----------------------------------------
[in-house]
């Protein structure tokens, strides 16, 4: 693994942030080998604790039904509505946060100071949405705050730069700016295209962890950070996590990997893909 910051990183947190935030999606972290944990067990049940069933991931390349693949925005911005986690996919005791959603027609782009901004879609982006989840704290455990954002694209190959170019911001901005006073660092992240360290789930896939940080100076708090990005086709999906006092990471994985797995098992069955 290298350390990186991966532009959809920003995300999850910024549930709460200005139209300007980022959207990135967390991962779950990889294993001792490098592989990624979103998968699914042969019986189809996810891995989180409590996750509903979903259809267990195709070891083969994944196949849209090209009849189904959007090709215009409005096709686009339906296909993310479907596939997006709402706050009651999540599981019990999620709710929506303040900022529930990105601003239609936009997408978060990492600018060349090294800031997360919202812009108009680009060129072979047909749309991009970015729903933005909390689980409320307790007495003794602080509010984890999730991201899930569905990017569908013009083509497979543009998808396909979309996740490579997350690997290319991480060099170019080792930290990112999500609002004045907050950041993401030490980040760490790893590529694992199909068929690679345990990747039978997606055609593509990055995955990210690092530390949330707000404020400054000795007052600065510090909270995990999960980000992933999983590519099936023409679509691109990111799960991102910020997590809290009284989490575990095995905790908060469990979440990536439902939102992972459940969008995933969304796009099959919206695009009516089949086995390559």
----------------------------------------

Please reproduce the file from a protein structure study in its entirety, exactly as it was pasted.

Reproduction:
[in-house]
């Protein structure tokens, strides 16, 4: 693994942030080998604790039904509505946060100071949405705050730069700016295209962890950070996590990997893909 910051990183947190935030999606972290944990067990049940069933991931390349693949925005911005986690996919005791959603027609782009901004879609982006989840704290455990954002694209190959170019911001901005006073660092992240360290789930896939940080100076708090990005086709999906006092990471994985797995098992069955 290298350390990186991966532009959809920003995300999850910024549930709460200005139209300007980022959207990135967390991962779950990889294993001792490098592989990624979103998968699914042969019986189809996810891995989180409590996750509903979903259809267990195709070891083969994944196949849209090209009849189904959007090709215009409005096709686009339906296909993310479907596939997006709402706050009651999540599981019990999620709710929506303040900022529930990105601003239609936009997408978060990492600018060349090294800031997360919202812009108009680009060129072979047909749309991009970015729903933005909390689980409320307790007495003794602080509010984890999730991201899930569905990017569908013009083509497979543009998808396909979309996740490579997350690997290319991480060099170019080792930290990112999500609002004045907050950041993401030490980040760490790893590529694992199909068929690679345990990747039978997606055609593509990055995955990210690092530390949330707000404020400054000795007052600065510090909270995990999960980000992933999983590519099936023409679509691109990111799960991102910020997590809290009284989490575990095995905790908060469990979440990536439902939102992972459940969008995933969304796009099959919206695009009516089949086995390559």